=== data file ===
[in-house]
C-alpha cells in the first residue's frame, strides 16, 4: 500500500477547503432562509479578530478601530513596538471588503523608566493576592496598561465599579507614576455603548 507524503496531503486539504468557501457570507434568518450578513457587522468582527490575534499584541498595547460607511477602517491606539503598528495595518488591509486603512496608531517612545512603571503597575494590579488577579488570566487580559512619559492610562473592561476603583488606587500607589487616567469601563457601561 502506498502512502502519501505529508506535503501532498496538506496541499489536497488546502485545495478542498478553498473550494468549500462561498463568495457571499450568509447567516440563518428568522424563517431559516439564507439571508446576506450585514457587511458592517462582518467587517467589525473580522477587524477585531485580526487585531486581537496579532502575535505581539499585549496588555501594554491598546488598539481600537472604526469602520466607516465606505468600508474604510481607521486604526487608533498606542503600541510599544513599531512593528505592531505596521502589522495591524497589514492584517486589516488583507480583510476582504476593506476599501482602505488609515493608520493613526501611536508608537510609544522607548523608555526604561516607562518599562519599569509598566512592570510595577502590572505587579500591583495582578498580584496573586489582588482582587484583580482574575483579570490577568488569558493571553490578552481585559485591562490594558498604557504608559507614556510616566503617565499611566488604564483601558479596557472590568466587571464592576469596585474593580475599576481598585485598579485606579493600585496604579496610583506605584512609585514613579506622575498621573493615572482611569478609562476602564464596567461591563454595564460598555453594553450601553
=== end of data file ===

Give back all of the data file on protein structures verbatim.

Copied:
[in-house]
C-alpha cells in the first residue's frame, strides 16, 4: 500500500477547503432562509479578530478601530513596538471588503523608566493576592496598561465599579507614576455603548 507524503496531503486539504468557501457570507434568518450578513457587522468582527490575534499584541498595547460607511477602517491606539503598528495595518488591509486603512496608531517612545512603571503597575494590579488577579488570566487580559512619559492610562473592561476603583488606587500607589487616567469601563457601561 502506498502512502502519501505529508506535503501532498496538506496541499489536497488546502485545495478542498478553498473550494468549500462561498463568495457571499450568509447567516440563518428568522424563517431559516439564507439571508446576506450585514457587511458592517462582518467587517467589525473580522477587524477585531485580526487585531486581537496579532502575535505581539499585549496588555501594554491598546488598539481600537472604526469602520466607516465606505468600508474604510481607521486604526487608533498606542503600541510599544513599531512593528505592531505596521502589522495591524497589514492584517486589516488583507480583510476582504476593506476599501482602505488609515493608520493613526501611536508608537510609544522607548523608555526604561516607562518599562519599569509598566512592570510595577502590572505587579500591583495582578498580584496573586489582588482582587484583580482574575483579570490577568488569558493571553490578552481585559485591562490594558498604557504608559507614556510616566503617565499611566488604564483601558479596557472590568466587571464592576469596585474593580475599576481598585485598579485606579493600585496604579496610583506605584512609585514613579506622575498621573493615572482611569478609562476602564464596567461591563454595564460598555453594553450601553